Top 10 Bronze Age WritersA column article, Top Ten by: Andrew Wahl
Comics are undoubtedly a visual medium; indeed, it is the medium's graphic component that sets it apart as a unique type of storytelling. But that doesn't mean the writing isn't important. In the dark days of the 1990s, we learned what comics with pretty pictures and little in the way of story looked like — and it wasn't pretty. The market tanked, and it only recovered when a new crop of writers — Brian Michael Bendis, Warren Ellis, Ed Brubaker, etc. — brought story back to the fore.
The Bronze Age (roughly 1970 to 1985) was another classic period for comic-book writers. While there were still plenty of hack jobs, fill-ins, and one-offs, the era also saw the rise of more complex storytelling, better characterization and well-developed supporting casts. As writers settled in for long tenures on books, readers came to feel at home with individual writers' styles. As a child of the period, the stories of the Bronze Age — and the authors who wrote them — keep a special place in my heart. Below, I discuss the 10 scribes I most enjoyed during my formative comic-book years, and suggest both multi-part and done-in-one stories by each as possible starting points for checking out their work.
My runners-up, in alphabetical order:
John Byrne: After first honing his storytelling skills as the co-plotter on X-Men, Byrne went on to revitalize the Fantastic Four with a back-to-basics approach. Central to his long run on FF was a sure understanding of the family dynamic and bigger-than-life sense of adventure that are both necessary parts of the book. (He also brought along one heck of an artist to illustrate his scripts!)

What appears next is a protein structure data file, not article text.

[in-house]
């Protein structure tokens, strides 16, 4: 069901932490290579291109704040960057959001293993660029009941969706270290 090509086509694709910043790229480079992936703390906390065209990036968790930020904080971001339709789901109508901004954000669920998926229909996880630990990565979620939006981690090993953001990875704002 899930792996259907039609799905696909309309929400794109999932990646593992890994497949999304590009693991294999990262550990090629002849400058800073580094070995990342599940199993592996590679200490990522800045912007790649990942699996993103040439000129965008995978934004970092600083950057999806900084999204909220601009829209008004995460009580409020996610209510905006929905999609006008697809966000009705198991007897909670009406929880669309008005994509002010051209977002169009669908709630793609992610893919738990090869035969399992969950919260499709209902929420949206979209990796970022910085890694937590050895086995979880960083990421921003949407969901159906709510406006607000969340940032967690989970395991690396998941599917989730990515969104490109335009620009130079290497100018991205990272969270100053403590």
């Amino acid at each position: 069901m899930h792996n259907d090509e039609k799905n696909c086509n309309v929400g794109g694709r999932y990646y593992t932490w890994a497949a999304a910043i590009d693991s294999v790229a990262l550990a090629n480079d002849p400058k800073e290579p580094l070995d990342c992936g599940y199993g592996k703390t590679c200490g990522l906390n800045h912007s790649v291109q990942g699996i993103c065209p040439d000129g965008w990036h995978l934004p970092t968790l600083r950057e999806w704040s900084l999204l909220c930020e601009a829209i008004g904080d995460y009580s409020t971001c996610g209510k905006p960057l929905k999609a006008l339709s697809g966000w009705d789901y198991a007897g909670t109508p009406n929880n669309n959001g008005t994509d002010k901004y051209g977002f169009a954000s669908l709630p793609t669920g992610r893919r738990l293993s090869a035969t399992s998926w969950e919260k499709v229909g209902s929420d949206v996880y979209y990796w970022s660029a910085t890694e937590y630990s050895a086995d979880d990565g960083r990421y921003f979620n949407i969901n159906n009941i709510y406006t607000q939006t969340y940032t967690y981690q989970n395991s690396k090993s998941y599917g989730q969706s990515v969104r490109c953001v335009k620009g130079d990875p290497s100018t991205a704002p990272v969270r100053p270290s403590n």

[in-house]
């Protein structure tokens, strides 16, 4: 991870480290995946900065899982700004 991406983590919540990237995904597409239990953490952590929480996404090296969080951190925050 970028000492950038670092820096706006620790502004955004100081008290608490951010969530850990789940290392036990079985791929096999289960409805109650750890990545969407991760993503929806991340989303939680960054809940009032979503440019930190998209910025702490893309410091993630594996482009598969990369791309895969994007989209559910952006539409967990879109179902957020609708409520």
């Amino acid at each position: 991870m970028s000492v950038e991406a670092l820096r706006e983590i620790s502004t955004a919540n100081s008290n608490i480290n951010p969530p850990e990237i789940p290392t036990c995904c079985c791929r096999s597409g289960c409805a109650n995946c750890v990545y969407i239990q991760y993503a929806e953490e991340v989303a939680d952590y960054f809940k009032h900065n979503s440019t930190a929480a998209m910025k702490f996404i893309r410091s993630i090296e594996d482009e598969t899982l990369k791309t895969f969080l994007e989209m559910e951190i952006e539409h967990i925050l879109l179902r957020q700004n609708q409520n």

Multi-part story: Fantastic Four #251-256 (see reviews) (collected in the trade paperback Fantastic Four Visionaries: John Byrne: Vol. 3)
Done-in-one: Fantastic Four #236 (see review).
Jack Kirby: Yes, his dialogue could be awful. And, yes, his stories could seem like relics from another time. But when it came to imagination, no one could top the King. As a writer, Kirby regularly blasted out concepts as oversized and powerful as his art. An acquired taste, but a delectable one, as well. (Admission: I didn't acquire that taste for many years.)
Multi-part story: OMAC #1-8 (collected in hardcover as Jack Kirby's OMAC, One Man Army Corps)
Done-in-one: Kamandi #29.
Paul Levitz: From fanzine publisher to DC president, Levitz has had many titles during his long comics career. But, for many, he's best remembered as the once-and-current writer of the Legion of Super-Heroes, a title he took to new heights during the Bronze Age (with a little help from Keith Giffen). Levitz's Legion featured richer characterization and a more fully realized 30th century. He also turned in a nice run of Justice Society stories for the Bronze relaunch of All-Star Comics.
Multi-part story: Legion of Super-Heroes #290-294 (collected in the trade paperback Legion of Super-Heroes: The Great Darkness Saga
Done-in-one: DC Special #29.
Bill Mantlo: Perhaps the most underappreciated writer of the Bronze Age, Mantlo delivered solid stories on books few others wanted to tackle. Two of his signature books — Micronauts and ROM— started life as toy tie-ins with little promise; he filled both with rich characters and compelling back stories. Sadly, a rollerblading accident in 1992 left Mantlo with severe brain damage; learn more — including how to make a contribution to his medical care — by Googling “Bill Mantlo Benefit Projects.” Multi-part story: Cloak and Dagger (1983) #1-4 (collected in hardcover as Cloak & Dagger, Child of Darkness, Child of Light)